Don't Balk on Free Trade

Article excerpt

IN 1986 the Uruguay Round of international trade talks kicked off in Punta del Este, amid ambitious hopes to rejuvenate the post-World War II trend toward freer world trade. That trend was virtually uninterrupted through seven rounds of multilateral negotiations under the auspices of the General Agreement on Tariffs and Trade (GATT) beginning in 1947. But free trade lost momentum in the late 1970s and early '80s as straitened global economic conditions spawned protectionist pressures.

The delegates from more than 100 countries who launched the new round sought to revive progress in lowering tariffs and nontariff trade barriers. They also wanted to pull into GATT aspects of trade not previously covered, especially services (banking, insurance, construction) and intellectual-property rights (patents, copyrights, and trademarks).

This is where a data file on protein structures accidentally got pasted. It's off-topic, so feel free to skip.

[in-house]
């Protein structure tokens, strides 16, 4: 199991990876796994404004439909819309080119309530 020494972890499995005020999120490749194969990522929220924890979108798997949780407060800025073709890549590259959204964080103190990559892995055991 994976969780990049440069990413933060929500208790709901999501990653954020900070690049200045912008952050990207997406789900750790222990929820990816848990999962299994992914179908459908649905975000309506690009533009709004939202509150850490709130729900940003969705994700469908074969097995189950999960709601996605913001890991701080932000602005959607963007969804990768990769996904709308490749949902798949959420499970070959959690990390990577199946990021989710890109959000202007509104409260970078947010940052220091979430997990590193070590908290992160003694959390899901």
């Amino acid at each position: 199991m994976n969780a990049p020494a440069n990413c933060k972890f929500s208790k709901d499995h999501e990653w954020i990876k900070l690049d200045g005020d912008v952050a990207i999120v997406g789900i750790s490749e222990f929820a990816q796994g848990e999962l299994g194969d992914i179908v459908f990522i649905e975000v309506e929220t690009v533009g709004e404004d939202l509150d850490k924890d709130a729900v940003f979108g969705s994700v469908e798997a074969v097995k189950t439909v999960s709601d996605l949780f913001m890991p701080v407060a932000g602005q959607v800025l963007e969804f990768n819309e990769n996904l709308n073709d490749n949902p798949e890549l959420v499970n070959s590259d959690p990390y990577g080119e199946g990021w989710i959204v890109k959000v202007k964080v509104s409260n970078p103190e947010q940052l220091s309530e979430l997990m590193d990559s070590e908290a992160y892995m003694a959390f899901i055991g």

But after four years of desultory and inclusive negotiations, and just a month before the climactic conference of trade ministers in Brussels to sign agreements, the Uruguay Round is in trouble. The pacts offered in Brussels are likely to be more narrow than expected. Some observers even worry that the round will break up with little to show.

That would be a disappointing loss. Reams of economic studies have demonstrated that, over the long haul, free trade boosts global prosperity and creates jobs. The rub, of course, is that in the shorter run free trade disrupts uncompetitive industries and can cost jobs. Especially in hard times, governments have narrow political horizons. …